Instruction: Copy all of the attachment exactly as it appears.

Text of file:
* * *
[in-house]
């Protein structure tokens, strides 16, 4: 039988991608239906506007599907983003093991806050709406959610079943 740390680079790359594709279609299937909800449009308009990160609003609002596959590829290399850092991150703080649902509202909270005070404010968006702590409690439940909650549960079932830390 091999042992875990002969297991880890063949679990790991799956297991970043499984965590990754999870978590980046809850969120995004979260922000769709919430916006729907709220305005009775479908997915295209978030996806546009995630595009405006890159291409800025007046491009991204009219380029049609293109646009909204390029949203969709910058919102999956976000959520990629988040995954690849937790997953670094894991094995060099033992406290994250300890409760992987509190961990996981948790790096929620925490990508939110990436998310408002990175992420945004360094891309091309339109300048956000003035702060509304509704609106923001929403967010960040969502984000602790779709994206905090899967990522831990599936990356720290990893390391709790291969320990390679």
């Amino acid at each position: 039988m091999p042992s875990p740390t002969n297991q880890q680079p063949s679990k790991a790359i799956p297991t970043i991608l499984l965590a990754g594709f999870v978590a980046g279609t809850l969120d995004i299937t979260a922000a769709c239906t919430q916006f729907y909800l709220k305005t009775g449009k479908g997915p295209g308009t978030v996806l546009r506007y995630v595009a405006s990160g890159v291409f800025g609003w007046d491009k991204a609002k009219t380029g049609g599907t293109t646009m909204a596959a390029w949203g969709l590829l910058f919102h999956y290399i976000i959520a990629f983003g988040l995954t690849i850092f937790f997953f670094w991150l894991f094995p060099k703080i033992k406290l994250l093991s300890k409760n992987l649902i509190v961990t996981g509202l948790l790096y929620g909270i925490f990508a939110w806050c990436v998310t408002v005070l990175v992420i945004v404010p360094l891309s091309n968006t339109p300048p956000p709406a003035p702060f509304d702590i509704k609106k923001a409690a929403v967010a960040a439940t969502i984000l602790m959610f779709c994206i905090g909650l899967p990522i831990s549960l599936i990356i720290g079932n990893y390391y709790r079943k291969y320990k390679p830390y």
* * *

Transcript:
[in-house]
């Protein structure tokens, strides 16, 4: 039988991608239906506007599907983003093991806050709406959610079943 740390680079790359594709279609299937909800449009308009990160609003609002596959590829290399850092991150703080649902509202909270005070404010968006702590409690439940909650549960079932830390 091999042992875990002969297991880890063949679990790991799956297991970043499984965590990754999870978590980046809850969120995004979260922000769709919430916006729907709220305005009775479908997915295209978030996806546009995630595009405006890159291409800025007046491009991204009219380029049609293109646009909204390029949203969709910058919102999956976000959520990629988040995954690849937790997953670094894991094995060099033992406290994250300890409760992987509190961990996981948790790096929620925490990508939110990436998310408002990175992420945004360094891309091309339109300048956000003035702060509304509704609106923001929403967010960040969502984000602790779709994206905090899967990522831990599936990356720290990893390391709790291969320990390679």
């Amino acid at each position: 039988m091999p042992s875990p740390t002969n297991q880890q680079p063949s679990k790991a790359i799956p297991t970043i991608l499984l965590a990754g594709f999870v978590a980046g279609t809850l969120d995004i299937t979260a922000a769709c239906t919430q916006f729907y909800l709220k305005t009775g449009k479908g997915p295209g308009t978030v996806l546009r506007y995630v595009a405006s990160g890159v291409f800025g609003w007046d491009k991204a609002k009219t380029g049609g599907t293109t646009m909204a596959a390029w949203g969709l590829l910058f919102h999956y290399i976000i959520a990629f983003g988040l995954t690849i850092f937790f997953f670094w991150l894991f094995p060099k703080i033992k406290l994250l093991s300890k409760n992987l649902i509190v961990t996981g509202l948790l790096y929620g909270i925490f990508a939110w806050c990436v998310t408002v005070l990175v992420i945004v404010p360094l891309s091309n968006t339109p300048p956000p709406a003035p702060f509304d702590i509704k609106k923001a409690a929403v967010a960040a439940t969502i984000l602790m959610f779709c994206i905090g909650l899967p990522i831990s549960l599936i990356i720290g079932n990893y390391y709790r079943k291969y320990k390679p830390y």